Andrea’s film review – Cyrano

Cyrano ⭐️⭐️⭐️ Review by Andrea Carnevali

Too self-conscious to woo Roxanne himself, wordsmith Cyrano de Bergerac helps young Christian nab her heart through love letters. Out in cinemas from Friday 25 February.

Cyrano’s tragic-comedy seems to be one of those stories which keep on being remade from time to time, whether we think we need a new version or not.

My favourite version is possibly the French production with Gérard Depardieu from the ‘90s, but who I also have a soft spot for Steve Martin’s comedic take in Roxanne from 1987. And it was only last year that Netflix released The Half of It, a modern re-tale, with a gender-reversed twist to it.

For this latest adaptation, British director Joe Wright turns to a stage version of the story from 2018, bringing from it both Peter Dinklage and Haley Bennett who now are reprising their roles.

Joe Wright had already successfully adapted great classic to the screen like Pride & Prejudice in 2005 and Anna Karenina in 2010 and he also had plenty of experience in war dramas, with his Atonement (2007) and the Darkest Hour (2017), but he does have some “misfires” along the way too, like the terrible The Woman At The Window and the embarrassingly bad Pan (a retelling of Peter Pan, which so bad that it even made me wish I was watching Hook).

This latest one has some interesting elements in it, but unfortunately it is a rather uneven film which often seems to forget it’s supposed to be a musical and even when it does remember the songs are so unmemorable that you almost wish it were straight drama.

In a time of ultra-stylised and extremely well made musical (West Side Story, In The Heights and even Tick Tock Boom), you really have to up your game if you want to compete.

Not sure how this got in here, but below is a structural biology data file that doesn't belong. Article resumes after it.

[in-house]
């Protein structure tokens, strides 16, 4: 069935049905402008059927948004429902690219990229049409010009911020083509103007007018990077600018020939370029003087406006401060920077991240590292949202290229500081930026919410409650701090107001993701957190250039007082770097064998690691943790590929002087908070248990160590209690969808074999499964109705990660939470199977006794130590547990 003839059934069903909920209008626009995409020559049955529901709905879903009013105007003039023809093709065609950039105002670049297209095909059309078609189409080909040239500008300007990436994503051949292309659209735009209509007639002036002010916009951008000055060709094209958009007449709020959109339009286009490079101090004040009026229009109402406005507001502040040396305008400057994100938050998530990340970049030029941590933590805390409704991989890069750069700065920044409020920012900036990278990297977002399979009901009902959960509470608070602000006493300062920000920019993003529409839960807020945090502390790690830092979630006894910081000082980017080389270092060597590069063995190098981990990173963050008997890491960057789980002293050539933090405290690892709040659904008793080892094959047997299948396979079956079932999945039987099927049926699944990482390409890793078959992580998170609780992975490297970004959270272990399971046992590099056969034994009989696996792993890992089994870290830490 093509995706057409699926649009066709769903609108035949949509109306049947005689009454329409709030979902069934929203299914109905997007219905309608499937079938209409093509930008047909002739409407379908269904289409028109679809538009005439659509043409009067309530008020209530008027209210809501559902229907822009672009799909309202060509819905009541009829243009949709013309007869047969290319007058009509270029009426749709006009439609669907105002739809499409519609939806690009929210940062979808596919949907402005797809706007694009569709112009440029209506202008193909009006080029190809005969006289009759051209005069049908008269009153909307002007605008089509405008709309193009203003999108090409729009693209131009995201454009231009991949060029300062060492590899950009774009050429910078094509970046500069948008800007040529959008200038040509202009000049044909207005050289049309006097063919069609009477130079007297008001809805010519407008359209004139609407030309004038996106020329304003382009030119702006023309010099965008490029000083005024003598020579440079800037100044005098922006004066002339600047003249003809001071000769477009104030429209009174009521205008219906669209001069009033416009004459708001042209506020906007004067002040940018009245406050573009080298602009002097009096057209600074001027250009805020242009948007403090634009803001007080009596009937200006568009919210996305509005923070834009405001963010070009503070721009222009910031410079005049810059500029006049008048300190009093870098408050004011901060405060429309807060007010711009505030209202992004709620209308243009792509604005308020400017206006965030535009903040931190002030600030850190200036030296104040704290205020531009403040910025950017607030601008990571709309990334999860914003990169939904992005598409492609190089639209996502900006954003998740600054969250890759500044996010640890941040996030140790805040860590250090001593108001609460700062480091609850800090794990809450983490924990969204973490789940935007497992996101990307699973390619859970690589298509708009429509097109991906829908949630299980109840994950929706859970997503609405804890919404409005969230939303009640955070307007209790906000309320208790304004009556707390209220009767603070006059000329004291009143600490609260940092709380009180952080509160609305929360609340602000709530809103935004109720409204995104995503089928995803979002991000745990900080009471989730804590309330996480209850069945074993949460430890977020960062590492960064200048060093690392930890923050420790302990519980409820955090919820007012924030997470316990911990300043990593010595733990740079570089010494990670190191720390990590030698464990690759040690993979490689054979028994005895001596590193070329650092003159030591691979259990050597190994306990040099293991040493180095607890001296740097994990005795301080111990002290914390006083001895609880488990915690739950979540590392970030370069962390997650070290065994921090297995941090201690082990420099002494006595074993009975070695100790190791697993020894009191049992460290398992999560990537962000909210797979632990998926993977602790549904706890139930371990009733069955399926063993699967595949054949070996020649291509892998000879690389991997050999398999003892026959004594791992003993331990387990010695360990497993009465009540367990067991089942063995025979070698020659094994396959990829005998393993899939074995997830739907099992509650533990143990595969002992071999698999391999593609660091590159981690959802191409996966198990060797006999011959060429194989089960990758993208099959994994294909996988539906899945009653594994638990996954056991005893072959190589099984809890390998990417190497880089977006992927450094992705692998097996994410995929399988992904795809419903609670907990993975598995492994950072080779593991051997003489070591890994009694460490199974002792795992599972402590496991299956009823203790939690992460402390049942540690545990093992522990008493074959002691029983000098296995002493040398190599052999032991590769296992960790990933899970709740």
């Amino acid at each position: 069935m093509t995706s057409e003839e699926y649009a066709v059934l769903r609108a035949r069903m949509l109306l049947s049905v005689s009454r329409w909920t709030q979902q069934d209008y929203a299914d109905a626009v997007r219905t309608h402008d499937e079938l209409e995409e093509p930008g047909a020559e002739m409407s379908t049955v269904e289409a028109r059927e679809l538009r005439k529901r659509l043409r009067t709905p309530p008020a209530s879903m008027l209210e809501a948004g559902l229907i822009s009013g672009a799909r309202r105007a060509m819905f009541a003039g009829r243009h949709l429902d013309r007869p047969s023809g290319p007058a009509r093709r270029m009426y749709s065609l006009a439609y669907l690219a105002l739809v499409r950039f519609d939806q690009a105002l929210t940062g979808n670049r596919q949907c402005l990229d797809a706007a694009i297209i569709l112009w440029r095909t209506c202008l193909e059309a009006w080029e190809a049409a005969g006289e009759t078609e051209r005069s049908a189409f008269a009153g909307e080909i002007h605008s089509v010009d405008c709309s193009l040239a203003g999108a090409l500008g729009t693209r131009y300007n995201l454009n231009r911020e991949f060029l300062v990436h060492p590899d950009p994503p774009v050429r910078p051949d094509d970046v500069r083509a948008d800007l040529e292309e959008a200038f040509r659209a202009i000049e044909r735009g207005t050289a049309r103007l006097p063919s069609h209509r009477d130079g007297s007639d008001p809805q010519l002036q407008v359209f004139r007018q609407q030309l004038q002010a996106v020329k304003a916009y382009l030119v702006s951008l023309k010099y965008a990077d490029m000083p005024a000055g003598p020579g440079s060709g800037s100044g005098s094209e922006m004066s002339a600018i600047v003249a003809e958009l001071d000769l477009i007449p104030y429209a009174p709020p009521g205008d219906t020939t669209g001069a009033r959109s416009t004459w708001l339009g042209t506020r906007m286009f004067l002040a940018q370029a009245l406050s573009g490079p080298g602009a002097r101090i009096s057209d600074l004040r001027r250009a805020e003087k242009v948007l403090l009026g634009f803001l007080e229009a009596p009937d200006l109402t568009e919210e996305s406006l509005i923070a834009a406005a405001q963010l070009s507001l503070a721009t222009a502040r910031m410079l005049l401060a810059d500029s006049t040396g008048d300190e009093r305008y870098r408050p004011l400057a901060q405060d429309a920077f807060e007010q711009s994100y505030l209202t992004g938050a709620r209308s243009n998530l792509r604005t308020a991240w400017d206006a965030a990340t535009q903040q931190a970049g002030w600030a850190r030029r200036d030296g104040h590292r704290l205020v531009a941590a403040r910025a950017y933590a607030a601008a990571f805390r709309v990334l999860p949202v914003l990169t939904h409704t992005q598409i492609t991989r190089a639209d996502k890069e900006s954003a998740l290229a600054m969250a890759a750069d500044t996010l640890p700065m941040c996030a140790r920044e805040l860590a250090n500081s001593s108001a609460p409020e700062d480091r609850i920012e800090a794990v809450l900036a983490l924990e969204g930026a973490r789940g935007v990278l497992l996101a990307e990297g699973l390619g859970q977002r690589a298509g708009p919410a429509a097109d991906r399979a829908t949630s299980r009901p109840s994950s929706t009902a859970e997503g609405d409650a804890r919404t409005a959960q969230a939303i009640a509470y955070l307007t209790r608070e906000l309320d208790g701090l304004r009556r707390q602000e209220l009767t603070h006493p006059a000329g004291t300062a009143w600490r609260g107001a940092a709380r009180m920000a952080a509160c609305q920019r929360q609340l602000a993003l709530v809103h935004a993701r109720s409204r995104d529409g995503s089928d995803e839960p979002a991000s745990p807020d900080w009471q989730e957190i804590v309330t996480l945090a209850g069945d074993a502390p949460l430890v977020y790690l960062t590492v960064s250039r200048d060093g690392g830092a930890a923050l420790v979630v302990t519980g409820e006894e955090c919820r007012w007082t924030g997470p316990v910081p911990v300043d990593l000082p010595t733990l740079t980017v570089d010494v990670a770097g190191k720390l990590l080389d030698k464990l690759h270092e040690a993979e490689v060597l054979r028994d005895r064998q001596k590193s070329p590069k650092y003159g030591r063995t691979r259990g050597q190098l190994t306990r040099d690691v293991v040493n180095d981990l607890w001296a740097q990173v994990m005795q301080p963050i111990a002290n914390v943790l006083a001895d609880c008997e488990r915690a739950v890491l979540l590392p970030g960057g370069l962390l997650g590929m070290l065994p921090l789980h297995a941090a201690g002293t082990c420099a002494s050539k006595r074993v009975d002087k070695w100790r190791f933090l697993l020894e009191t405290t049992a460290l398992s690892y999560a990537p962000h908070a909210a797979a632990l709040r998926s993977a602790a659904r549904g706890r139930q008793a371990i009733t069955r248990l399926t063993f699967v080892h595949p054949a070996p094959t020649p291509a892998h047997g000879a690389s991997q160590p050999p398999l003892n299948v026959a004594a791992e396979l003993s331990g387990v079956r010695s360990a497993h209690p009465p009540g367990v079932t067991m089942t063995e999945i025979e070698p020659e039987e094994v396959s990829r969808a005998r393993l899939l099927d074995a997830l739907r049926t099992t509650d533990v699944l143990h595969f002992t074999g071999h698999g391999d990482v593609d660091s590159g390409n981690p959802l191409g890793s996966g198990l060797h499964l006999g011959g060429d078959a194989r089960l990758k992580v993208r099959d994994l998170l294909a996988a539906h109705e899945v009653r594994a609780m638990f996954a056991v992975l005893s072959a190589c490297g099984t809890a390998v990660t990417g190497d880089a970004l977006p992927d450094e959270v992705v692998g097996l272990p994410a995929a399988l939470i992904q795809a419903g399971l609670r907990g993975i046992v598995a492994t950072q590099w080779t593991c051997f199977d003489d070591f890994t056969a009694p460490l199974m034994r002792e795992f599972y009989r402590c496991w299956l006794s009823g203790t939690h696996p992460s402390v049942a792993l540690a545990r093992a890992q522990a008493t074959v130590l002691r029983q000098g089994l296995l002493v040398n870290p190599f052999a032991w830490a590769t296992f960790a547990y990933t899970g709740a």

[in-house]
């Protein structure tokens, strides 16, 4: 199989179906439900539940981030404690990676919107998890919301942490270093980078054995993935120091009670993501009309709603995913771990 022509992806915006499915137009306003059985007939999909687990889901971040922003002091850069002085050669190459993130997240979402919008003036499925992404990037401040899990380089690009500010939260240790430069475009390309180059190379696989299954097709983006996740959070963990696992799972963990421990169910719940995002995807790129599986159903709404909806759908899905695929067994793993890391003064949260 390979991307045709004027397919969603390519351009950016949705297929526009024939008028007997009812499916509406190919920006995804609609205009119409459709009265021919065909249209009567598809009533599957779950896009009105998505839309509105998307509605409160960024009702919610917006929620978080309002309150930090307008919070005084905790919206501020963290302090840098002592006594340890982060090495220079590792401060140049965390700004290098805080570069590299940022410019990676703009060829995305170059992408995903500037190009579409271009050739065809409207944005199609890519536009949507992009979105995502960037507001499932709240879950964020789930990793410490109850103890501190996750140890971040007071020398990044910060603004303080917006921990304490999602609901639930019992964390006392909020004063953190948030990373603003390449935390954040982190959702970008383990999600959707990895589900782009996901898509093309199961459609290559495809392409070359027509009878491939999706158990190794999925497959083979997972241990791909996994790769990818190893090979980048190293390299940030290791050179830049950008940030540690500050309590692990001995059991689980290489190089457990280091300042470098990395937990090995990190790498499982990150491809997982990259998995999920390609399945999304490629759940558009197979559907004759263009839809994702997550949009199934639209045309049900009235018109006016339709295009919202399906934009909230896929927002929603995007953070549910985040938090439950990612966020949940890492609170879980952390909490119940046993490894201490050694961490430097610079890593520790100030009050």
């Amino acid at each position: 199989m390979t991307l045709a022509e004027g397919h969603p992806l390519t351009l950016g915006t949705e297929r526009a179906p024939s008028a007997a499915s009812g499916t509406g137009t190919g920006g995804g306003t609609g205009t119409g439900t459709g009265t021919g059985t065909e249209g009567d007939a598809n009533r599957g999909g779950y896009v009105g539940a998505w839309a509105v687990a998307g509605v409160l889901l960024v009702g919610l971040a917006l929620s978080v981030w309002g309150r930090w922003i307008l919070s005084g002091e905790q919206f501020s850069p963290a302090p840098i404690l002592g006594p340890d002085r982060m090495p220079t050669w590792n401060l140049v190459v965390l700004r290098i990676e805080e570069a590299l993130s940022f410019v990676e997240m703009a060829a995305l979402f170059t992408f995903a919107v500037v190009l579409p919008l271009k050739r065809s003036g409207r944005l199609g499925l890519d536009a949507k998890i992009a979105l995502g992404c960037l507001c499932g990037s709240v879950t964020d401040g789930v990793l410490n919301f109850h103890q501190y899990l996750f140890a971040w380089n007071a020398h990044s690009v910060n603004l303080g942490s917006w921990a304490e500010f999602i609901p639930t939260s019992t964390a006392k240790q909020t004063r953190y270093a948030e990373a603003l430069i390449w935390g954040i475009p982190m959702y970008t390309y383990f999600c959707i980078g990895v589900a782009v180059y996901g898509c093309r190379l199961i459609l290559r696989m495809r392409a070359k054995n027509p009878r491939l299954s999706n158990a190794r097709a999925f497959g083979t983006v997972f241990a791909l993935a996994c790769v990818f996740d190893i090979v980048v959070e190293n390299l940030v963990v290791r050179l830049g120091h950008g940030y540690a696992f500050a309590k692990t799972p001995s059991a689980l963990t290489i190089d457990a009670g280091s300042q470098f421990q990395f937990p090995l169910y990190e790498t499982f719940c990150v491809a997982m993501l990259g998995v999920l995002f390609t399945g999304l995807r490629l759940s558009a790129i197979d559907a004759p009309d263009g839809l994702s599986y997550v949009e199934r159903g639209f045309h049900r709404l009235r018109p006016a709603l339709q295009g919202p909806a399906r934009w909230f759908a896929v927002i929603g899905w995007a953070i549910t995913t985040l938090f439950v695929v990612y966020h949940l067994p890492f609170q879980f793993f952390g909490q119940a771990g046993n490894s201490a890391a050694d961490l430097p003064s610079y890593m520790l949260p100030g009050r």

However what Cyrano has got going for itself is some great-looking production value: from the wonderful Sicilian locations to gorgeous sets and the costume design.

And of course at the centre of it all, Peter Dinklage’s performance, which really anchors the film and elevates it.

While of course a lot of people know Dinklage for Game of Thrones, he has been around for a quite a while. I remember his very amusing portrayal of a grumpy actor in the hilarious Living in oblivion (1995) and his impressive breakout role in the excellent Station Agent (2003), where for the first time he was given the chance to showcase a whole range of emotions beyond just his physical attributes.

Now with Cyrano not only he is showing us he can sing too, but he also reveals a whole new side of his persona: charismatic, charming, loving and unusually smiley!

By dismissing the long nose device the original story, (which is essentially a physical representation of the barrier between him and his love) and by using Dinklage’s short size instead as the reason for Cyrano feeling unworthy, the essence of the story changes very little. But, together with Dinklage’s performance, it adds a whole extra layer of emotional resonance, which almost breaks the fourth wall. It’s difficult not to think about what it must feel like to be him and the result is at times even more heart-breaking than I had remembered this story to be.

If only the film was able to capitalise on all that instead of rushing through that last act and wasting time in pretty mediocre songs, this would have been a much more memorable film.

Its cinema released was postponed to 25 February (from his mid-January slot), following the recent surge in COVID-19 cases.

Andrea Carnevali is a Bafta winning film maker who lives in Chiswick.

Cyrano is out in cinemas on 25 February.

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